On the way home from Rochester I stopped in Burlington for dinner and shot this scene. I hadn’t looked online yet to discover the ranges to which the two lens positions focused. So I left the lens extended, shot mostly distant subjects, and hoped for the best. I was absolutely within 18 feet for this shot, but it’s reasonably in focus. I did enjoy the plunger shutter button and the self-cocking shutter, which are unusual features on a camera of this era. All I had to think about was exposure. If the viewfinder were more usable, I would have composed this shot better.
A handful of shots on the roll came back foggy and blurry, as in this photo of an angel statue in the cemetery near my home. I couldn’t tell you why this happened. Shrug.
Another quirk of using the A2B: the film won’t wind unless you first slide to the left that little knob below the frame counter atop the camera. The frame counter on mine is so pitted as to be useless, which is part of why I had no idea while shooting whether I’d shot the whole roll yet or not.
Also, the A2B offers no double-exposure protection, so you probably ought to always wind after shooting to ensure the frame you’re shooting is not yet exposed.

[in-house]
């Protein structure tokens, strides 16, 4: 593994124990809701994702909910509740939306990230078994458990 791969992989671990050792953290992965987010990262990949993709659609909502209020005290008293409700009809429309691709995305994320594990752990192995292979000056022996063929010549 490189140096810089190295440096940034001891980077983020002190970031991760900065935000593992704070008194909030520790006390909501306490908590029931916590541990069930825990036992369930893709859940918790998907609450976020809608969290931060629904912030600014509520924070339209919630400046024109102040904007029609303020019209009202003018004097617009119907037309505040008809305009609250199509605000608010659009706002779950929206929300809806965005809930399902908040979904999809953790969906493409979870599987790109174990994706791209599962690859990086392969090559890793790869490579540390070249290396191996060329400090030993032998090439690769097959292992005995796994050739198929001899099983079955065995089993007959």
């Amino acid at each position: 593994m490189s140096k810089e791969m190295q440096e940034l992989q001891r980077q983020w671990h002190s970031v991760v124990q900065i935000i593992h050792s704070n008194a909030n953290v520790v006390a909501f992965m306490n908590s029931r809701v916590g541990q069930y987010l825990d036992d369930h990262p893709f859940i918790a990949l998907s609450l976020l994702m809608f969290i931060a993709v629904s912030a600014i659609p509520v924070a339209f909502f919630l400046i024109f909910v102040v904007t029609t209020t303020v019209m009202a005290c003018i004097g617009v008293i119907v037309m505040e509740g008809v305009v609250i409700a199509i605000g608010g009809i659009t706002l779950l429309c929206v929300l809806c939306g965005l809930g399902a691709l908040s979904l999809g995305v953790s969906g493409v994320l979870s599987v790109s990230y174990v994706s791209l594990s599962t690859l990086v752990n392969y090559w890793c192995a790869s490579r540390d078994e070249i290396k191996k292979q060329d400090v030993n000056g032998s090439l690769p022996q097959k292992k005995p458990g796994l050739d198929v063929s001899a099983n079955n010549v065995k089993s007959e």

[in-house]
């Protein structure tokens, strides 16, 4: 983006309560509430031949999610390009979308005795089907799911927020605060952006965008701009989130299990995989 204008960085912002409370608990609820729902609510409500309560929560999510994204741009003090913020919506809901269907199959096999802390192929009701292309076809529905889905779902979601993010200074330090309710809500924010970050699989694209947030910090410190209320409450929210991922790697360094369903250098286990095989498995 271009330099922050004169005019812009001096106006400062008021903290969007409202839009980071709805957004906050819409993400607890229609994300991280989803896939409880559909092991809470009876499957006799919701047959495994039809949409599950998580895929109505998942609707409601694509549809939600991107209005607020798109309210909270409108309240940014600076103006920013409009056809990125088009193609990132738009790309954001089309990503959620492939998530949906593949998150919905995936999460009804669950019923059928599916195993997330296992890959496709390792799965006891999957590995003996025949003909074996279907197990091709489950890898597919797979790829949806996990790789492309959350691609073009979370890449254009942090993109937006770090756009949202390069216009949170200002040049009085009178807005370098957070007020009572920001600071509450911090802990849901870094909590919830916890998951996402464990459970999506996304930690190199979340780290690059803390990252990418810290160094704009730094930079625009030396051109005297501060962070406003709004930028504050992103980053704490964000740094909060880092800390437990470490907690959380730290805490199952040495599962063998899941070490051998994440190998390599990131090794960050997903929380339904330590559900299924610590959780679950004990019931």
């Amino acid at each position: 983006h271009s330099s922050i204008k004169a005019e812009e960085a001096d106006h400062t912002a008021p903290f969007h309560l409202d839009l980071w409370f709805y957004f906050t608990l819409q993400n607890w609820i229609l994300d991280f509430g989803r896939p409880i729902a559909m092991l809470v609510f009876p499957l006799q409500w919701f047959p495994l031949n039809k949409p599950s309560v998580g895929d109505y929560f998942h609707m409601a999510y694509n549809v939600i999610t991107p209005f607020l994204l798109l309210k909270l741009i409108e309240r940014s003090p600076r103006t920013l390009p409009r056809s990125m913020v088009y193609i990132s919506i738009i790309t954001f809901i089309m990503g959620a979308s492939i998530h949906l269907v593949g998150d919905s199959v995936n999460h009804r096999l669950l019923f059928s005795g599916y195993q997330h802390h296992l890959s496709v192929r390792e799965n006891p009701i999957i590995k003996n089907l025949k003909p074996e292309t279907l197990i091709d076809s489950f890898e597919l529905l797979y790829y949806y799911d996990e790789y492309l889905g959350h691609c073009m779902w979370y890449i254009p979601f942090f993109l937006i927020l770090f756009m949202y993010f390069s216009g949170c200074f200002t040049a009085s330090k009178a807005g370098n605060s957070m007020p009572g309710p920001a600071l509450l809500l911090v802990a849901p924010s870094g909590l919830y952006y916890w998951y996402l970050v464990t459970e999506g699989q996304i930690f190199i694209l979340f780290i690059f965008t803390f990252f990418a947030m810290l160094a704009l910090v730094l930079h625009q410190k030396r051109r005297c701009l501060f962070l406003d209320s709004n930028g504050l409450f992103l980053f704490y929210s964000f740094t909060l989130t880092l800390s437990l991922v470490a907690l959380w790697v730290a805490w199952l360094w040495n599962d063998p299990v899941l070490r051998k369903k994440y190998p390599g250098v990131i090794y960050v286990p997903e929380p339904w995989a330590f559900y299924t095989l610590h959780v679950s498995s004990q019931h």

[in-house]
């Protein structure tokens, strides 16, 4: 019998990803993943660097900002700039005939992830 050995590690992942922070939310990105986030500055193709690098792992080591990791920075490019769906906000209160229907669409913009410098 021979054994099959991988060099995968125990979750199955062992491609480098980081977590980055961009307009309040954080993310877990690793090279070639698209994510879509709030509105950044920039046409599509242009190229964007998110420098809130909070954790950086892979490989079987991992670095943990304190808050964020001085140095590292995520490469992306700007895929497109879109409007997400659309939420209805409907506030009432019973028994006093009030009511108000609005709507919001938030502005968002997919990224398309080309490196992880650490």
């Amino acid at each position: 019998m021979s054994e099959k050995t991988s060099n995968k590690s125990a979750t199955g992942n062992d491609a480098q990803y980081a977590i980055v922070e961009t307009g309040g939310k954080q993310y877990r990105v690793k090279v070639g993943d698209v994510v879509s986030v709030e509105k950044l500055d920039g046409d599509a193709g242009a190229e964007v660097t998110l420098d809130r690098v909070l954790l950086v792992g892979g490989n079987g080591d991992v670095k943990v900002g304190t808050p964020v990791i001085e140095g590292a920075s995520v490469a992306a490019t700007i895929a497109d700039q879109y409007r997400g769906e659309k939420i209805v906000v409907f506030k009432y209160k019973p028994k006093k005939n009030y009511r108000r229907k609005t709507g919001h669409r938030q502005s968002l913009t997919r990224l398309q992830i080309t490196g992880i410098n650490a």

See more from this A2B, and from my other A2B, in my Argus A2B gallery.
The Argus A cameras have a small but devoted following. Don’t count me in. But this remains a historically significant series of cameras and therefore worthy of being collected and used.
Argug’s A-series of cameras, into which the Argus A2B fits, was one of the first cameras to take advantage of the 35mm film cartridge. Kodak’s original Retina camera was first, but it was considerably more expensive. The Argus A2B brought 35mm photography to everyman.
Argus introduced the A in 1936, two years after Kodak introduced the 35mm cartridge. A simple camera made of Bakelite plastic, at $12.50 (equivalent to more than $200 today) the A wasn’t cheap but it wasn’t out of reach. Other models based on the A body followed quickly. 1939 brought the A2B, which added an extinction meter to help the photographer set exposure. I was curious about both the A and about extinction meters, so I went shopping for an A2B.